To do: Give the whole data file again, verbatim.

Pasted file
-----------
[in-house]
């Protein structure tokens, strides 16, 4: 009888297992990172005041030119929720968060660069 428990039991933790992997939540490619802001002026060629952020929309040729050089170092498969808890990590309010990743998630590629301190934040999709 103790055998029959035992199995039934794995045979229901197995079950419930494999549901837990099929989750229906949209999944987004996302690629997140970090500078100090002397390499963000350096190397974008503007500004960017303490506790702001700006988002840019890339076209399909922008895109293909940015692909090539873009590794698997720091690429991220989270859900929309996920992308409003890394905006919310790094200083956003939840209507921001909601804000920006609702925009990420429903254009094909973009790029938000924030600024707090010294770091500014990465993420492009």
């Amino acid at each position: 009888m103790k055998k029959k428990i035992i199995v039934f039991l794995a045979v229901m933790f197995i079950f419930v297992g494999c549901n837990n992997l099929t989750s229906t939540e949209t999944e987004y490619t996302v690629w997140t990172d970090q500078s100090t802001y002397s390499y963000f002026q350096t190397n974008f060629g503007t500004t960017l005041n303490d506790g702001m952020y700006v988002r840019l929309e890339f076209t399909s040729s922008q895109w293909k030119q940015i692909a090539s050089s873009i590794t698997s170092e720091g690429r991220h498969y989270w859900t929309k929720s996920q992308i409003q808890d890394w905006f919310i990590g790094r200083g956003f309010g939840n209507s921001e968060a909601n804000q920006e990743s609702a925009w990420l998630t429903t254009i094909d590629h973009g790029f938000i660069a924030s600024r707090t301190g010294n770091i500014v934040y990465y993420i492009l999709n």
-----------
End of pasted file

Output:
[in-house]
């Protein structure tokens, strides 16, 4: 009888297992990172005041030119929720968060660069 428990039991933790992997939540490619802001002026060629952020929309040729050089170092498969808890990590309010990743998630590629301190934040999709 103790055998029959035992199995039934794995045979229901197995079950419930494999549901837990099929989750229906949209999944987004996302690629997140970090500078100090002397390499963000350096190397974008503007500004960017303490506790702001700006988002840019890339076209399909922008895109293909940015692909090539873009590794698997720091690429991220989270859900929309996920992308409003890394905006919310790094200083956003939840209507921001909601804000920006609702925009990420429903254009094909973009790029938000924030600024707090010294770091500014990465993420492009």
């Amino acid at each position: 009888m103790k055998k029959k428990i035992i199995v039934f039991l794995a045979v229901m933790f197995i079950f419930v297992g494999c549901n837990n992997l099929t989750s229906t939540e949209t999944e987004y490619t996302v690629w997140t990172d970090q500078s100090t802001y002397s390499y963000f002026q350096t190397n974008f060629g503007t500004t960017l005041n303490d506790g702001m952020y700006v988002r840019l929309e890339f076209t399909s040729s922008q895109w293909k030119q940015i692909a090539s050089s873009i590794t698997s170092e720091g690429r991220h498969y989270w859900t929309k929720s996920q992308i409003q808890d890394w905006f919310i990590g790094r200083g956003f309010g939840n209507s921001e968060a909601n804000q920006e990743s609702a925009w990420l998630t429903t254009i094909d590629h973009g790029f938000i660069a924030s600024r707090t301190g010294n770091i500014v934040y990465y993420i492009l999709n």